Indian, Chinese Soldiers Clashes Near Himalayan Border

Chinese and Indian soldiers have clashed along their disputed Himalayan border in a dangerous new escalation between Asia’s two most populous countries.

Indian media outlets report soldiers on both sides were wounded after they engaged in hand-to-hand combat in the mountainous Sikkim region, which borders Bhutan, Tibet and Nepal.

Details remain foggy but reports suggest more than 20 Chinese and five Indian soldiers were injured.

India Today reports Indian soldiers challenged Chinese troops who were trying to cross the border at Naku La in North Sikkim.

The outlet described the clash as a “thrashing” and said the Indian troops forced their Chinese counterparts back.

A spokesman for the Indian Army described it as a “minor clash” and said it was resolved by local commanders as per established protocols.

China’s foreign ministry, however, said it had “no information” on the incident.

Foreign ministry spokesman Zhao Lijian said Chinese troops “dedicated themselves to safeguarding the peace and tranquillity” of the border region.

In May last year, soldiers from China and India – armed with sticks and other weapons – engaged in a brutal fighting near the Galwan River in Ladakh.

The clash resulted in the deaths of 20 Indian soldiers, including an officer.

There were also reportedly at least 43 Chinese casualties, including the death of an officer.

A number of the Indian troops killed were to receive posthumous gallantry awards on Republic Day on Tuesday, including patrol leader Colonel Santosh Babu, who was awarded the country’s second-highest medal for bravery, the Mahavir Chakra.

China’s defence ministry said in a joint statement with its Indian counterparts released later on Monday that the ninth round of disengagement talks – which have been held since mid-last year – were “positive”, but did not address the latest incident


China and India fought a border war in 1962. Since then there have been various agreements to keep peace along the Line of Actual Control but the area is still volatile. The two countries blame each other for the increased tensions and each has poured tens of thousands of extra troops into border zones.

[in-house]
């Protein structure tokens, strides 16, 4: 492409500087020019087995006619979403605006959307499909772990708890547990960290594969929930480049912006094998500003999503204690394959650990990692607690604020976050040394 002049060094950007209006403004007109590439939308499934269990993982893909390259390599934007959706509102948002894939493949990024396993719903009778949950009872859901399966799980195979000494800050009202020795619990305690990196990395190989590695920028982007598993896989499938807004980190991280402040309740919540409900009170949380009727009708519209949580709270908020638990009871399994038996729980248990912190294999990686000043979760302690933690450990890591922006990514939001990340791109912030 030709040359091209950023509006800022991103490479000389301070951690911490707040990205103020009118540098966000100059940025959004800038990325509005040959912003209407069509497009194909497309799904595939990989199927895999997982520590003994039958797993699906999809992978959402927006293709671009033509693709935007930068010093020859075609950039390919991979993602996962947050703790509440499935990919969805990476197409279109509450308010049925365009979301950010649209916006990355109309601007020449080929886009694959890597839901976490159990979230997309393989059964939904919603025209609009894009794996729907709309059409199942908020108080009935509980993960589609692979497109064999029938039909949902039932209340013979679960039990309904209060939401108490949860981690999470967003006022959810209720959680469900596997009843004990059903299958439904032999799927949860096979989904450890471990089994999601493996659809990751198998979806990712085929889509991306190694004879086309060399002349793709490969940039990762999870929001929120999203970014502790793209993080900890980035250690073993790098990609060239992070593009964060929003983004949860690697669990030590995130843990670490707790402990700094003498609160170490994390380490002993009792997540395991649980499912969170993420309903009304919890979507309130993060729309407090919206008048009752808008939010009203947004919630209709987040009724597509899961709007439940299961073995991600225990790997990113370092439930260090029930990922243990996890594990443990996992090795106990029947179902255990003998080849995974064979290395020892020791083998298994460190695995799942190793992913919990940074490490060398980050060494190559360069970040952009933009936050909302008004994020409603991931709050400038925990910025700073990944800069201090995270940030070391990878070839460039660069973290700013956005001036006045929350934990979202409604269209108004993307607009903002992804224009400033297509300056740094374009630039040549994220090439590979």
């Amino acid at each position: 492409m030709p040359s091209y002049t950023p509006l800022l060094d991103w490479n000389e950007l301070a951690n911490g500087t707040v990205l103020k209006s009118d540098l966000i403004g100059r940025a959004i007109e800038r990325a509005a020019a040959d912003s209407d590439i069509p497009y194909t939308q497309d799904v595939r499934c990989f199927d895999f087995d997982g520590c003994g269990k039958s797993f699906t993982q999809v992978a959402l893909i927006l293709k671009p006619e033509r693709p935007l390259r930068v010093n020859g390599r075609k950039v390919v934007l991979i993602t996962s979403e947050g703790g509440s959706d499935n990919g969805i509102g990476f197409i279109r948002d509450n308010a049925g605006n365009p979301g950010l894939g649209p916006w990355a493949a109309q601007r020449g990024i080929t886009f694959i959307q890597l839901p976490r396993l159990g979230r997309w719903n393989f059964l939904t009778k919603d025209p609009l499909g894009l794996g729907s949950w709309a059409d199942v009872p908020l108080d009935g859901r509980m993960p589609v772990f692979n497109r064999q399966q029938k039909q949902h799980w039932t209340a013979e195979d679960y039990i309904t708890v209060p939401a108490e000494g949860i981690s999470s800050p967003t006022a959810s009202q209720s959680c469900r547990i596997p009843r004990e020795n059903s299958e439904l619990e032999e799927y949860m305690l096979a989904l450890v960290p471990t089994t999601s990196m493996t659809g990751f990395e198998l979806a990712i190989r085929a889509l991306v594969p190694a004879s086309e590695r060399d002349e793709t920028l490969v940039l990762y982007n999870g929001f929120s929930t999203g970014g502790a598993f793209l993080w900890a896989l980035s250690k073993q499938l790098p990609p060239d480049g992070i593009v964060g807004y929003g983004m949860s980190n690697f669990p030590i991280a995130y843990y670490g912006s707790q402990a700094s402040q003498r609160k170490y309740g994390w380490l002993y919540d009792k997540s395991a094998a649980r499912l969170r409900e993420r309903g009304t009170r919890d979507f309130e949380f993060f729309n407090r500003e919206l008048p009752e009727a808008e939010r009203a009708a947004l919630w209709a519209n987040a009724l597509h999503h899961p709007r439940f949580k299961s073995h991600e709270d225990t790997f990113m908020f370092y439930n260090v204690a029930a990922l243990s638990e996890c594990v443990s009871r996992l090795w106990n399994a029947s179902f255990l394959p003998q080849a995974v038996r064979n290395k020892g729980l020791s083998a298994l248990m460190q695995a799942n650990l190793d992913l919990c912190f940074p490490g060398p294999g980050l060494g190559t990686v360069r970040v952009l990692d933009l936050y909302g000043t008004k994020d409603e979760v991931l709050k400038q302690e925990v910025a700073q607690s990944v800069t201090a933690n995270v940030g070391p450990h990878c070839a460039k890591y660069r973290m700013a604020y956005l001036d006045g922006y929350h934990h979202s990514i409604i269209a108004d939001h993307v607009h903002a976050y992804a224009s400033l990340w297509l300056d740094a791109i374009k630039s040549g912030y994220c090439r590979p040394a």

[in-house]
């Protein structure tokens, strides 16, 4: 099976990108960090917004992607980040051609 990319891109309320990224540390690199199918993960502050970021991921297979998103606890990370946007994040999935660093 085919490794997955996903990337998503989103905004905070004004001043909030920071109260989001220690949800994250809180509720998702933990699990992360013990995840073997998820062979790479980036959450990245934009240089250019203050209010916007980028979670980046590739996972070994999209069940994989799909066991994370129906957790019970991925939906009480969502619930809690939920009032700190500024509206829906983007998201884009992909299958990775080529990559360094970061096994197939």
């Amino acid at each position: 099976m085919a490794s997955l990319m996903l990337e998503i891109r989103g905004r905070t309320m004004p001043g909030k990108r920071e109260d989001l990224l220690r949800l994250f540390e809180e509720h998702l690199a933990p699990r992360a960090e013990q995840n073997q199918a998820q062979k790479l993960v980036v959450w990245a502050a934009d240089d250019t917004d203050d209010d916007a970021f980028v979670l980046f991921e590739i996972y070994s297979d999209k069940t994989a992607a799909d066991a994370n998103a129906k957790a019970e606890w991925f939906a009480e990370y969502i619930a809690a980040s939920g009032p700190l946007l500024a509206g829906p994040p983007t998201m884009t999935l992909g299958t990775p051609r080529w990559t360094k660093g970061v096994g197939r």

India’s Foreign Minister Subrahmanyam Jaishankar said last month that relations between the neighbours had been “significantly damaged” by events of the past year.

India is also wary of China’s moves to extend its diplomatic muscle into South Asia through massive investment schemes.

The government has sought to block Chinese companies from getting deals in India, banning more than 150 Chinese apps made by its tech giants.

A source in the Ministry of Electronics and Information Technology said the bans were initially temporary, but had been since made permanent, with the government saying the developers did not address its security and privacy concerns.

Chinese products are being halted in customs logjams at Indian ports.

China has in turn warned that India will suffer economically from the dispute.

Harsh Pant, a professor of international relations at King’s College in London, said the Sikkim brawl showed “there is a real stalemate on the border”.

He said Beijing was “looking for different pressure points” in the region.

On a broader level, Mr Pant said the Himalayas were “just another theatre in the larger global picture for Beijing”.

“It is testing the waters with the new administration of US President Joe Biden. Earlier it used to be just Taiwan or South China Sea but now even the Himalayas (with India) are a part of that.

“They want to see how the Biden administration will react on these multiple fronts simultaneously or individually.”

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